Originally published November 14, 2012 as “The Problem of Pain and C.S. Lewis”
Early in the book “The Problem of Pain,” in an analogy which is the epitome of the brilliance and humor of C.S. Lewis, he compares the relationship of God and man to that of a dog owner and his dog. It is for the dog owner’s joy that he owns the dog. It is not inherently for the dog’s joy. It is also so that the owner has another being that it can love. The master values the dog loving him too, but to mature the dog, there are things which must be done that might not always be pleasant for the canine. Being washed, trained not to steal, and the dreaded process of house training are all part of the process. But in the end, those unpleasant activities are for the good of the dog.
With his rapier wit, Lewis writes, “To the puppy the whole proceeding would seem, if it were a theologian, to cast grave doubts on the ‘goodness’ of man: but the full-grown and full-trained dog, larger, healthier, and longer-loved than the wild dog…would have no such doubts.”The book opens with a basic logical issue, questioning how God allows evil, arguing in a similar fashion to that of the 18th century Scottish philosopher David Hume that if God were good and almighty that he would be able to make man happy but that since man is not happy, “therefore God lacks either goodness, or power, or both.” One of the first major points made by Lewis is that evil is a natural byproduct of a world in which men have the a will to make decisions.
Could God overtake the freedom of man in an effort to prevent evil? Absolutely, and in certain cases, the Christian ought to believe that God does.
In the cases in which God does this, Lewis calls these events “Miracles, ” while noting that if these events were normative, it would eventually reduce man to beings without volition because to be human is to sin. “Try to exclude the possibility of suffering which the order of nature and the existence of free wills involve, and you find that you have excluded life itself.” In a world where people have desires, sometimes those desires can contradict the desires of other people and lead to conflicts. Sometimes those conflicts can lead to inhumanity and injustice.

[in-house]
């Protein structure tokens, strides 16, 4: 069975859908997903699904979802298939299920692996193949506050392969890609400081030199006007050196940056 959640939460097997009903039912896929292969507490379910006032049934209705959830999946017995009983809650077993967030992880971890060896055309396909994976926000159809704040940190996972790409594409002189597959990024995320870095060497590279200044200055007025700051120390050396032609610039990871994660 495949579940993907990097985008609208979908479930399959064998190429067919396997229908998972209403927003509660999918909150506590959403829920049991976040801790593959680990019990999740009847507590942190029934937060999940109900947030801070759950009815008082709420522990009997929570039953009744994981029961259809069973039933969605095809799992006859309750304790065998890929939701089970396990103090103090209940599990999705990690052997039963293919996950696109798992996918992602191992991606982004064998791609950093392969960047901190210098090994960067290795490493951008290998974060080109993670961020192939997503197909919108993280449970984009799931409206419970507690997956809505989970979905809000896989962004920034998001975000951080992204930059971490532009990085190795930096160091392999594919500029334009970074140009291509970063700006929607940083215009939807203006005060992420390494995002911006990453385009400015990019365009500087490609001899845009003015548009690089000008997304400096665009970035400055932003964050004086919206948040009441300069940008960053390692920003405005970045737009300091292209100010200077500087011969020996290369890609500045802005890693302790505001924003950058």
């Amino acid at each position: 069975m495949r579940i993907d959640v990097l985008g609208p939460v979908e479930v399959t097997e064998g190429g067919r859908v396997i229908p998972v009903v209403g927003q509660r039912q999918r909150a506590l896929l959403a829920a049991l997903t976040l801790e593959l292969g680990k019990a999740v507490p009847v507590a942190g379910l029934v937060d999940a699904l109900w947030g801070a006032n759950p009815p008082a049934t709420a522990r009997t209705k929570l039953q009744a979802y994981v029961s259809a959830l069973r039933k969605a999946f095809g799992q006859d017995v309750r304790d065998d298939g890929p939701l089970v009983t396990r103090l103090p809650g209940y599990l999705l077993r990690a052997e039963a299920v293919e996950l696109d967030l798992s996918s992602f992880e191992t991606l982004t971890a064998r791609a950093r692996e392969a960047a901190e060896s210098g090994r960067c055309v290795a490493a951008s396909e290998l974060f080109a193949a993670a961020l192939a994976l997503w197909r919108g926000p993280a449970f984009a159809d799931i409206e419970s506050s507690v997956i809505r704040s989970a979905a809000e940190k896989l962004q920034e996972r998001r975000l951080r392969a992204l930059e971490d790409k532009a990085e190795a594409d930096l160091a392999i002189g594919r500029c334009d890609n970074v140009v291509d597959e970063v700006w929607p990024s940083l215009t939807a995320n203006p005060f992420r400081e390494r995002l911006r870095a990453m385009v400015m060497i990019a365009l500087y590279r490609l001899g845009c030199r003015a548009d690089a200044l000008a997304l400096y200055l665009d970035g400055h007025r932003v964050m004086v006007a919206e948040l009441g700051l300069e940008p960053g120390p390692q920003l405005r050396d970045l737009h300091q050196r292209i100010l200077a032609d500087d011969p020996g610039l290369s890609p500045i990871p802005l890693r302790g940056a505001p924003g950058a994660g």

Returning to the opening idea of this paper, God desires for man to become something more than he is, like the master training his dog or the artist meticulously working on his magnum opus. A major theme of this book is man’s inherent need for God. The ultimate good of man is to know God. There could be no other source of ultimate good in the life of man than God. If man’s life were continually blessed and full of worldly happiness, then man would find his source of meaning as something other than God, and in those times of victory and success, man might have scant reason to sense his need for God. But God can use pain to humble man and to reorganize his priorities about fleeting and worldly desires. “God whispers to us in our pleasures, speaks in our conscience, but shouts in our pain.” Lewis refers to this as “Divine humility” and argues that some pain can be gracious. Lewis might be onto something.
It seems so often that the times of greatest suffering can also be the times of greatest growth. “I have seen great beauty of spirit in some who were great sufferers. I have seen men, for the most part, grow better not worse with advancing years, and I have seen the last illness produce treasures of fortitude and meekness from most uncompromising subjects.” Lewis takes this line of thought a step further when he also brings up that suffering might not only help to mature the sufferer but also those to whom they have contact. Seeing others suffer can inspire great acts of love and compassion from other people.
In the book’s final chapter, Lewis discusses heaven as the ultimate source of relief from pain and suffering.